Pfizer’s storage requirements and states’ eagerness for COVID-19 vaccines have put pressure on the supply chain and financial pressure on health providers.

“There’s been a squeeze on pretty much everything,” said Dr. Frederick Browne, chief medical officer at Griffin Health. “We used to spend pennies for gloves, and now they’re much more expensive -- masks, freezers. We knew about the minus 70 [degree] freezer, so we put our order in probably in the summer to get it. And now we’re going to get it in December.”

State Department of Public Health officials said during a November vaccine advisory group meeting that a majority of health networks and their hospitals already have or will soon have the freezer storage, but about five hospitals indicated that they will not.

“It may very well be that for those hospitals that don’t have the capacity, we use a hub and spoke model,” said DPH acting Commissioner Deidre Gifford, “where we are storing the vaccine at the hubs that have the ultra-cold storage, and simply transporting the vaccine on dry ice as it’s used to those facilities that don’t have that storage capacity.”

Gifford said financial assistance from the federal government has been limited, but with the money Connecticut does have, some of it will be set aside for ultra-cold freezers should the state need to purchase some.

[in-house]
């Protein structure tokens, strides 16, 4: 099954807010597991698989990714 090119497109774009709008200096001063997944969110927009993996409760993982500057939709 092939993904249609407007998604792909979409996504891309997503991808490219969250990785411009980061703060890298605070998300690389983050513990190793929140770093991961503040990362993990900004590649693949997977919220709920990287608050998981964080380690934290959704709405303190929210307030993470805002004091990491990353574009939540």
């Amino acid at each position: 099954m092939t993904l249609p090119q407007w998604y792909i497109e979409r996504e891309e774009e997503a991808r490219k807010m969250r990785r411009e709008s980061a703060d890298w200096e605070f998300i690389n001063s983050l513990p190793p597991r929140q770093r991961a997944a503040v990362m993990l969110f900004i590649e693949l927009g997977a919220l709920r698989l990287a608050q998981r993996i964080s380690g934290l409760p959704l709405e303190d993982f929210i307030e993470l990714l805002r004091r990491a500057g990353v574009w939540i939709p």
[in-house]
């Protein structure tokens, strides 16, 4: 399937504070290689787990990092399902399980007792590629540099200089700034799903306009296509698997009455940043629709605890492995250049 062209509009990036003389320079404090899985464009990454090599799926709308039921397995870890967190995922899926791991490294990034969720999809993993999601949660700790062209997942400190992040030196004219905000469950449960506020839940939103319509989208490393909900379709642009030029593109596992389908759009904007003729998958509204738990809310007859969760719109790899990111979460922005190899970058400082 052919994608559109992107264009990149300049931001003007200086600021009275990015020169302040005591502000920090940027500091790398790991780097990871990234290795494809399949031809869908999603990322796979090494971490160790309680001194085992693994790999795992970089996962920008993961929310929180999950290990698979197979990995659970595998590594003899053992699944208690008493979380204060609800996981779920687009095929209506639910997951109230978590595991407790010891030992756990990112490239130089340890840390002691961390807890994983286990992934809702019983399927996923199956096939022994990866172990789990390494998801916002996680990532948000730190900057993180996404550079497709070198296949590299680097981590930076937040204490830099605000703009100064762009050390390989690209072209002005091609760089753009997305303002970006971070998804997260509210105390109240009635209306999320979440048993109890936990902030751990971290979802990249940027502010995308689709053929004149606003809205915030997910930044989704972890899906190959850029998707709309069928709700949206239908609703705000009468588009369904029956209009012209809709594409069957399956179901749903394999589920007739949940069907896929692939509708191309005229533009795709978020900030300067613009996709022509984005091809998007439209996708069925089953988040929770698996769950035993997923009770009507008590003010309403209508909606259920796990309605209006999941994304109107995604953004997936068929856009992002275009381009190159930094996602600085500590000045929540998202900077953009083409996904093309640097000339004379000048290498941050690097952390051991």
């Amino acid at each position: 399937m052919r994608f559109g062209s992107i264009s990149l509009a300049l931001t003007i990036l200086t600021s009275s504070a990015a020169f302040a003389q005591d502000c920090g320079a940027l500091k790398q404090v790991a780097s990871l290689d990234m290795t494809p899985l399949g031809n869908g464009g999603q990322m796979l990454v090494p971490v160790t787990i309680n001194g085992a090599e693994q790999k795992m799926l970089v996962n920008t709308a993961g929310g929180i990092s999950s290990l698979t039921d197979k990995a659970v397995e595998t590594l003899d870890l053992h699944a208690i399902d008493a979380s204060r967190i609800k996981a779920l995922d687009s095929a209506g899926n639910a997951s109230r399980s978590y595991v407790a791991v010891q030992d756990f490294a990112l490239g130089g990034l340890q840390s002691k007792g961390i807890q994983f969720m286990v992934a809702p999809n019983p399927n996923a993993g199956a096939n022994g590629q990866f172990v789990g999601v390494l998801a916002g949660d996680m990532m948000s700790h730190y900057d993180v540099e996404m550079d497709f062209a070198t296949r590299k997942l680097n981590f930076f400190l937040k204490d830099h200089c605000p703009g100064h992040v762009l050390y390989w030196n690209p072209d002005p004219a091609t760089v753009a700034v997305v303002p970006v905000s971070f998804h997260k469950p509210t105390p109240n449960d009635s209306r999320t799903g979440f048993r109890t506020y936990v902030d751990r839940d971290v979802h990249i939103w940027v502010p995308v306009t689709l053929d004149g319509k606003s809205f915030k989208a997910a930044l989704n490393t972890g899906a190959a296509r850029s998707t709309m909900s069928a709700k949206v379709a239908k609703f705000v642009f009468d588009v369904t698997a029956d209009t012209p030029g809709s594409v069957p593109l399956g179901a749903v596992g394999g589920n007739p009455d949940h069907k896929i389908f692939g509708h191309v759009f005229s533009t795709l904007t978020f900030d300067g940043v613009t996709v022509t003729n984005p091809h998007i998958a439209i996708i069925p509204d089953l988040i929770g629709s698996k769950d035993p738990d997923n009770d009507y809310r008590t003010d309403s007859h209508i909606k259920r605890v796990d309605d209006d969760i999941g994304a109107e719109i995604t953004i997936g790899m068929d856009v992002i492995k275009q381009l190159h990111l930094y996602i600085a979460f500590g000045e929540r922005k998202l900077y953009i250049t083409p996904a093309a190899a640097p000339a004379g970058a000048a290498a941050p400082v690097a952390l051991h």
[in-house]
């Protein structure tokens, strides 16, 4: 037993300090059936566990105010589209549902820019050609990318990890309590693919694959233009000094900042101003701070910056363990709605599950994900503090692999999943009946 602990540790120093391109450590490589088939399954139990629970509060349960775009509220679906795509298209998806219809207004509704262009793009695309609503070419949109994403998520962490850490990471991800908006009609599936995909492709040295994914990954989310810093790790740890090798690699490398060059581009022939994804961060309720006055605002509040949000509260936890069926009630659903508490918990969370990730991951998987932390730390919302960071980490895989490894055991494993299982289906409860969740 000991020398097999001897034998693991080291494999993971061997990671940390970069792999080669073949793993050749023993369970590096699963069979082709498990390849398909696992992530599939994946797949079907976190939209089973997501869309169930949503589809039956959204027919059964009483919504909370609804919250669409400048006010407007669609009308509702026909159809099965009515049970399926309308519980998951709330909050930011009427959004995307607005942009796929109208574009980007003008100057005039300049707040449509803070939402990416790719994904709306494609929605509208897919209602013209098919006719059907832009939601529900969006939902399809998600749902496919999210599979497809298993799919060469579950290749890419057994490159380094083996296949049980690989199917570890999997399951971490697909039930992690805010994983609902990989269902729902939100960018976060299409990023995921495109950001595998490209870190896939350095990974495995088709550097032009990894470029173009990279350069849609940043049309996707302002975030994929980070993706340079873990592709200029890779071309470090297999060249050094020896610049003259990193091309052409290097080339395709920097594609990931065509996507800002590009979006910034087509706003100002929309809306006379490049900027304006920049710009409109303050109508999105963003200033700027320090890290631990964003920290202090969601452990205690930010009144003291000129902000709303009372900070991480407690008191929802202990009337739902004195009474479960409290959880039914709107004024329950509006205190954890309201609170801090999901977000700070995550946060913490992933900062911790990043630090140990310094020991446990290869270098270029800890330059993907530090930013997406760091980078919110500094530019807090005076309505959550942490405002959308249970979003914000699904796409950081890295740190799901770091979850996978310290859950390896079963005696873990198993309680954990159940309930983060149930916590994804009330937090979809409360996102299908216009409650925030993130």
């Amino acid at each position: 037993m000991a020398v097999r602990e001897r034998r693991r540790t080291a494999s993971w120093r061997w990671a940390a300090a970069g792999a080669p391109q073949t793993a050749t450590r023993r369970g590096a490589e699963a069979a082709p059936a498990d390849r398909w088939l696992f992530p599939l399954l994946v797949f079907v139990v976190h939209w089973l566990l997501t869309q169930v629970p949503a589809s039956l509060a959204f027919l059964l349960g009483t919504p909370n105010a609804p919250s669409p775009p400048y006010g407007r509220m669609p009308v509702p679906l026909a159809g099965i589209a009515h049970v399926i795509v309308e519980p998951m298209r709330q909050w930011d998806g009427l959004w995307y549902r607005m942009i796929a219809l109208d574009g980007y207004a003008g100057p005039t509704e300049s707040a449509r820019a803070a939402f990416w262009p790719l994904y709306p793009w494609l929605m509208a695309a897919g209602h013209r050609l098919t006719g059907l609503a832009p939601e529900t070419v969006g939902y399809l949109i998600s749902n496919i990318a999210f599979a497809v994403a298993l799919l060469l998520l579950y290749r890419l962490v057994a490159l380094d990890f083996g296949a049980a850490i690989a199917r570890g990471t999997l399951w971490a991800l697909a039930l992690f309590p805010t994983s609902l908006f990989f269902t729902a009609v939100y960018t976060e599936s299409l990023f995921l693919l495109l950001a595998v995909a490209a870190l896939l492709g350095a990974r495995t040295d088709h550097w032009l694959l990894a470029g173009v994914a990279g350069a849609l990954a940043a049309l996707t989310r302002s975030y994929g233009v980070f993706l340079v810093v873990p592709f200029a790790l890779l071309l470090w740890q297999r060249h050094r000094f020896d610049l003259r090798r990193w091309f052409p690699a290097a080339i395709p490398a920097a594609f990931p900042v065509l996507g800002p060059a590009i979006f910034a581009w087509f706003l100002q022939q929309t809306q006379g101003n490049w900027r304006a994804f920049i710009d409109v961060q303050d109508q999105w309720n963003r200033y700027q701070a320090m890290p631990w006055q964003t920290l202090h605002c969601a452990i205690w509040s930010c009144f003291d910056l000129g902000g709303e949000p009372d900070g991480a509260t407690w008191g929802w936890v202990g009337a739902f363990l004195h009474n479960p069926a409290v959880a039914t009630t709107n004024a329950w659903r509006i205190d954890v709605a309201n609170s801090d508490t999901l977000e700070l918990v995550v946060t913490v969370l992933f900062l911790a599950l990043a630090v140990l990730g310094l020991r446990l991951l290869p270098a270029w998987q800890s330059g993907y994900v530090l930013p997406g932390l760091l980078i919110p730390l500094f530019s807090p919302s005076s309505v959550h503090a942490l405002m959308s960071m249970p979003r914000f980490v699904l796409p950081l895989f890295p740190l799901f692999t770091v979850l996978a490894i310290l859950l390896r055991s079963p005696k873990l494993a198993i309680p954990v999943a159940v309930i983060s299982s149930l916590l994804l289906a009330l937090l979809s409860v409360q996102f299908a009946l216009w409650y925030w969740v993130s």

However, other COVID-19 trial vaccines will not need the ultra-cold storage. That includes Moderna’s vaccine, another top contender that will get a federal review on Dec. 17.

Parry and other health leaders maintain optimism for the vaccines and their efficacy and safety outcomes in clinical trials.  

“The studies so far show that the side effects that occur within a couple days of the shot are very similar to other vaccines,” Parry said. “Low-grade fever, a little aching, maybe headache, a sore arm -- we would certainly educate the patients to look for those. But we don’t anticipate anything more serious than that.”

Based on updated guidance Tuesday from the federal Centers for Disease Control and Prevention, health care workers and people in long-term care facilities will likely get initial doses of the vaccine. Parry anticipates that a majority of front-line workers will volunteer.

“But I think you’ll have a sizable number of people who will not want it because of religious reasons, concerns about side effects; people feel invincible, particularly the younger you are,” he said.

However, Parry said Stamford’s health system and hospital will be encouraging workers to get vaccinated, particularly staff who work directly with patients, or who are more at risk of COVID-19 exposure or severe illness because of age or underlying medical conditions.

“I think we have a responsibility to set an example,” Parry said.

Connecticut Public's Patrick Skahill and Ali Oshinskie contributed to this report.

Copyright 2020 Connecticut Public Radio

Nicole Leonard joined Connecticut Public Radio to cover health care after several years of reporting for newspapers. In her native state of New Jersey, she covered medical and behavioral health care, as well as arts and culture, for The Press of Atlantic City. Her work on stories about domestic violence and childhood food insecurity won awards from the New Jersey Press Association.